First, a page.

Source: PC World, Martin

Samsung will sell 1TB drive under $199! Niceee…

Filed under: Uncategorized — Sandeep @ 9:30 pm
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Samsung has released a one terabyte (TB) hard drive that’s capable of storing around 40 billion songs (or something near that number perhaps) for only $199, which is less than 100 English pounds. The desire for HD-quality programming and hard disk drive (HDD) recorders has led to an increase in storage capacity, and now the industry is talking about things in TBs rather than GBs. Although only an option for the PC, the EcoGreen F1 from Samsung offers a huge amount of storage for serial downloaders, or, as the Korean electronics company suggests, those with large surveillance capture needs.

Any HDD for less than a hundred pounds has to be worth the money, and this capacity would surely be all the storage you would ever need. Ever, ever, ever. Samsung have attempted to keep things decent in the spec stakes too, with 5400RPM rotational speeds, and offering the highest capacity per disk for one terabyte hard drives, at 334GB per platter. This keeps the amount of parts needed down to a minimum, thus boosting the overall performance of the device. Samsung says the drive uses up to 50 per cent less power than other one TB drives and has technology to keep it quiet through operation. EcoGreen F1 should be available in June of this year.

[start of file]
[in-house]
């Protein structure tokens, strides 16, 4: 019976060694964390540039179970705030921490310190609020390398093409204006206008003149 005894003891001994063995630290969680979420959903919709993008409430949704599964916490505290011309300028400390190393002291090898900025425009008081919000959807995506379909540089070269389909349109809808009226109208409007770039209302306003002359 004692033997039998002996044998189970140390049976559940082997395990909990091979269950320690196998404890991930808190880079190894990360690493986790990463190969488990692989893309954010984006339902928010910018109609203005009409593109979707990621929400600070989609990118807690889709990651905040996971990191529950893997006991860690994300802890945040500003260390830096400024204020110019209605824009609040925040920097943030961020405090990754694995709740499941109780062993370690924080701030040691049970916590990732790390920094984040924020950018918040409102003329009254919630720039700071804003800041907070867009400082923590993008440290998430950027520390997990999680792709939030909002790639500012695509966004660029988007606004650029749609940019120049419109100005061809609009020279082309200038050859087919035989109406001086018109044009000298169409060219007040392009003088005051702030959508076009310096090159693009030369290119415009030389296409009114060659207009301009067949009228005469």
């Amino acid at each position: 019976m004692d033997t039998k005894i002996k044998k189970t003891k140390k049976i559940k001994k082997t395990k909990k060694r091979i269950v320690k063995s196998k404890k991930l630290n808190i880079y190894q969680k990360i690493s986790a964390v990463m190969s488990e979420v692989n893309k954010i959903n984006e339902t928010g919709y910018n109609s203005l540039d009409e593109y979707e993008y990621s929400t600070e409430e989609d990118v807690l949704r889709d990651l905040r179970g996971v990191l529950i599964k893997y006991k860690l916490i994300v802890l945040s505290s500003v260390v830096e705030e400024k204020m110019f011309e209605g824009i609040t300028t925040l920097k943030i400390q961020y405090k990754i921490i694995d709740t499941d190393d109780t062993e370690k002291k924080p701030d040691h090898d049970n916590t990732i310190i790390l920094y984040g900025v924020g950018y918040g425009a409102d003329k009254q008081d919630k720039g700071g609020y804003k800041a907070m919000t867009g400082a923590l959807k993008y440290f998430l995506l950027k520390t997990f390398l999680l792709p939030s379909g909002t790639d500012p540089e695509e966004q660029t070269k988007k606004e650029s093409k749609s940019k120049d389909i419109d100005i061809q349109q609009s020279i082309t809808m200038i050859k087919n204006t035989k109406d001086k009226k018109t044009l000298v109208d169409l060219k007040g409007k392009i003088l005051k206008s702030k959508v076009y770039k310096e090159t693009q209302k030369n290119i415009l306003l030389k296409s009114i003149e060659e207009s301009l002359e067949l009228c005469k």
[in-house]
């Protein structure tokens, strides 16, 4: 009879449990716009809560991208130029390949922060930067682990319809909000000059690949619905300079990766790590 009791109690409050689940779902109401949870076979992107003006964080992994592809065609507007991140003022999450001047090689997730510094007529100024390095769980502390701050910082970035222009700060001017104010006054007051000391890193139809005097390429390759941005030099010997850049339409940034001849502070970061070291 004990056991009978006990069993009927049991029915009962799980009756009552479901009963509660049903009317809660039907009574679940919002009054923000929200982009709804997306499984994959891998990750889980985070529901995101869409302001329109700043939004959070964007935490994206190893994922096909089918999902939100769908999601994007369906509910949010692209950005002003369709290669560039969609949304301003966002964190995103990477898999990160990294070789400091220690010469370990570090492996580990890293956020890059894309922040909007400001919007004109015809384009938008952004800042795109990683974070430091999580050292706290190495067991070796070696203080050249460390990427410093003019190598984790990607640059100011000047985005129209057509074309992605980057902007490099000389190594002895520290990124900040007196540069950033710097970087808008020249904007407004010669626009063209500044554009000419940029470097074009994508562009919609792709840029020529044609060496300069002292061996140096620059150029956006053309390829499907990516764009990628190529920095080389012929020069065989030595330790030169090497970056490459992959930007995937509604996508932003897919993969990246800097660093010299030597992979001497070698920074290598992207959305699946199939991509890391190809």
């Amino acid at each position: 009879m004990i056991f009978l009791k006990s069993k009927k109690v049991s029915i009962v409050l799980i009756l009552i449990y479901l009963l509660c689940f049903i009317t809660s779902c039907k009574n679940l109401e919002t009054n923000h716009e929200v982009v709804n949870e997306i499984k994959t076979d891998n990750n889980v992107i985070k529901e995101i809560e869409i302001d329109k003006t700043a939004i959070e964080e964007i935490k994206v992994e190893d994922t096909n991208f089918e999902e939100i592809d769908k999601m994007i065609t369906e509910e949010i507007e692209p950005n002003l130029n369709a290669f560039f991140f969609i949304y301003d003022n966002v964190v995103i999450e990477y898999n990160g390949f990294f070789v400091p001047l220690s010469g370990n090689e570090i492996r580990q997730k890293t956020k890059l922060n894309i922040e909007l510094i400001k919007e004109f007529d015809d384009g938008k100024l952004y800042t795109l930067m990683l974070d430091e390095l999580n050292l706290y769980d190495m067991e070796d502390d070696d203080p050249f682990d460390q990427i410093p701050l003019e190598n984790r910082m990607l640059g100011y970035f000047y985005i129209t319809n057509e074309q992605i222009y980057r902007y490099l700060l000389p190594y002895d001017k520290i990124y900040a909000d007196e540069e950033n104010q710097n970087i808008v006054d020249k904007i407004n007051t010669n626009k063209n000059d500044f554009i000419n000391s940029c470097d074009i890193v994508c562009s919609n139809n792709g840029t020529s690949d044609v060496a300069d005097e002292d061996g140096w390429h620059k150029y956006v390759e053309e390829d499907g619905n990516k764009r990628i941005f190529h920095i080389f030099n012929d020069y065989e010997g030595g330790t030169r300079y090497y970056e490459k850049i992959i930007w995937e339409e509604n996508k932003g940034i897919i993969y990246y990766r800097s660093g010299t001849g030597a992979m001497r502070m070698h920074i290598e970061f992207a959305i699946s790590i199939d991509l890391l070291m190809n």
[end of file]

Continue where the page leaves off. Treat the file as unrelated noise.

Source: Techradar, Martin

April 24, 2008

Superfast 2.5″ drive from WD! Cool…

Filed under: Uncategorized — Sandeep @ 6:40 pm
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Western Digital on Monday unveiled what it is terming the world’s fastest SATA hard drive, a 10,000-rpm model aimed at the enthusiast PC and professional workstation markets. WD’s new WD VelociRaptor 2.5-inch hard drive provides up to 300 Gbytes capacity, and is based on the company’s enterprise-class drive technology. The drive is enclosed in WDC’s IcePack. IcePack is a 3.5-inch mounting frame with a built-in heat sink which the Lake Forest, Calif.-based storage vendor said fits in a standard 3.5-inch system bay and provides extra cooling for high-performance desktop PC and workstation applications.